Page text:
Despite all the work she has done to fulfill her promise to her sister, Susan G. Komen, who died of breast cancer at the age of 36, that she would do everything she could to end breast cancer, Brinker said, "I only see what remains to be done; I never see what has been done." The organization she founded in 1982 has since "invested more than $2.2 billion in breast cancer research, education, screening and treatment," says its website. Brinker, a breast cancer survivor herself, said she is now seeing young women not only surviving but thriving years after a metastatic breast cancer diagnosis. "Getting tired is not an option," she said.
Conference Co-Chair Dianne Chipps Bailey is a Charlotte attorney and a founding director of the Women’s Impact Fund, a Charlotte-based group that has awarded more than $4 million over a little more than 10 years. In just one example, in 2013 it granted $80,000 to increase the services of The Relatives On Ramp Program in the region. The program helps young adults between 16 and 24 years old who need assistance with education, housing, employment, health and safety and other tools as they make the transition to being independent adults.
St. Louis hosted Women’s Collective Giving Grantmakers Network‘s conference last year and this year the city was well represented in Charlotte. Marianne Baer, of the Spirit of St. Louis Women’s Fund, said about a dozen members were in attendance. Its website says the Spirit of St. Louis, since 2006, has given the region more than $1,700,000 in grants of about $5,000 to $25,000. This year’s grants include $20,000 to recruit and train volunteer advocates for Voices for Children, which provides legal and social advocacy for abused and neglected children in foster care in the region.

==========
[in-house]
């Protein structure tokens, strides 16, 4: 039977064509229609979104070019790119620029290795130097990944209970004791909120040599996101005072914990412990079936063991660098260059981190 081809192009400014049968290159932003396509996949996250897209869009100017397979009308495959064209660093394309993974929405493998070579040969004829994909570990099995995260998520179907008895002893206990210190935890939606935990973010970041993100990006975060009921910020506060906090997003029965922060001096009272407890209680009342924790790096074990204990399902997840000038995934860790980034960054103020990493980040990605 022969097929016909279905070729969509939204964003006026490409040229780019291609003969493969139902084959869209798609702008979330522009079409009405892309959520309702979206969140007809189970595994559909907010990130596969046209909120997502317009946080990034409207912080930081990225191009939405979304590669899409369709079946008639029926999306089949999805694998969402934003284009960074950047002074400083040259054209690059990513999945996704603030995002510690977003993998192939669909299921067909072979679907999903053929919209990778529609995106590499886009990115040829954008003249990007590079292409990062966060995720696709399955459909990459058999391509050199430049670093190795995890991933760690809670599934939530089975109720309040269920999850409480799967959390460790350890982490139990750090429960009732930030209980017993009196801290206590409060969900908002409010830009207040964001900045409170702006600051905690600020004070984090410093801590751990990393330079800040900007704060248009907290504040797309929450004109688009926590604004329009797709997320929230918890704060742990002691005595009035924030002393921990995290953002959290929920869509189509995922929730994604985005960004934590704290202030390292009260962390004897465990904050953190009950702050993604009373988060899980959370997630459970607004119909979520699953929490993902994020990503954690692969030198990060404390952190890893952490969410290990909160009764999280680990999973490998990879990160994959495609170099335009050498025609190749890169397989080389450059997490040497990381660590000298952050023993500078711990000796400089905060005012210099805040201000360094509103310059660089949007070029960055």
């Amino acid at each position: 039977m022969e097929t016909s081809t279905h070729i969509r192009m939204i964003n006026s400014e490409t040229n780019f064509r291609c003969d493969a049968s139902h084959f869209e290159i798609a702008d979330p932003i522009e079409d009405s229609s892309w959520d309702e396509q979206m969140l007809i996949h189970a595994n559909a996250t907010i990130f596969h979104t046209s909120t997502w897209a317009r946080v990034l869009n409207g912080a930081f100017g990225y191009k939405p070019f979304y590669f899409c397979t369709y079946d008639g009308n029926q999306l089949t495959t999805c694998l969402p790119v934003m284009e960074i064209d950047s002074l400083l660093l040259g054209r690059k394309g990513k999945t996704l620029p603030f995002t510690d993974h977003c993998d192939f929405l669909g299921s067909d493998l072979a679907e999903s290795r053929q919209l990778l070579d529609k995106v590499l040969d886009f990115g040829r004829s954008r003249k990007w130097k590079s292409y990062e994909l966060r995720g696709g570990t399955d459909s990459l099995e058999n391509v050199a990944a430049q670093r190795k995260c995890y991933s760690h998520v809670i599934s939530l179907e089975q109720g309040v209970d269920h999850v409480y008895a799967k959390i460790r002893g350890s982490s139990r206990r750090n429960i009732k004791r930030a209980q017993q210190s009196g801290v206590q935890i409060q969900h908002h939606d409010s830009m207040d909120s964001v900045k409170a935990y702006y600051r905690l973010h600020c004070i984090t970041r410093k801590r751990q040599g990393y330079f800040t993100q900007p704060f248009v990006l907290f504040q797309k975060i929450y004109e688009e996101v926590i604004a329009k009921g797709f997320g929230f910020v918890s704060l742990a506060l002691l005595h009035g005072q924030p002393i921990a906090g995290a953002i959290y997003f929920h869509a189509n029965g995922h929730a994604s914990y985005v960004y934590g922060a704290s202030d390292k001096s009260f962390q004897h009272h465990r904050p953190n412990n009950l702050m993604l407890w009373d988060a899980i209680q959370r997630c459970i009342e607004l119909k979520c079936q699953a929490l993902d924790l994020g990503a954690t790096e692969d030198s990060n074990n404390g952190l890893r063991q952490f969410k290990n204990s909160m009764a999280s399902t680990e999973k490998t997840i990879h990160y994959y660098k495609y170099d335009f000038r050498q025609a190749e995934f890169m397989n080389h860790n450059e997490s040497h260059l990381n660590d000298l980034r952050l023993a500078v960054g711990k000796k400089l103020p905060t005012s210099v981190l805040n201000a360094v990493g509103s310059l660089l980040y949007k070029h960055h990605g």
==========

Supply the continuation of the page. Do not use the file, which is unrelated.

Baer, an artist, said at first she felt like "comic relief" among the lawyers, accountants and business people in her group. Now, she is the group’s membership co-chair, and said she wants everyone she knows to be involved. "Women know how to talk to other women," she said. "Put us in any context, and we can solve problems." She described the conference as "a good, diverse group of women, doing amazing things for different reasons." She was returning home, she said, "driven to follow through."
On a table outside a conference meeting room sat brochures showing the range of organizations represented, from Womenade Boston, "dedicated to supporting programs that empower teen girls and women" to Impact 100 Greater Milwaukee to Women’s Fund El Dorado in California which welcomes men and children.
The list of member organizations and grants awarded are certain to grow before next year’s meeting.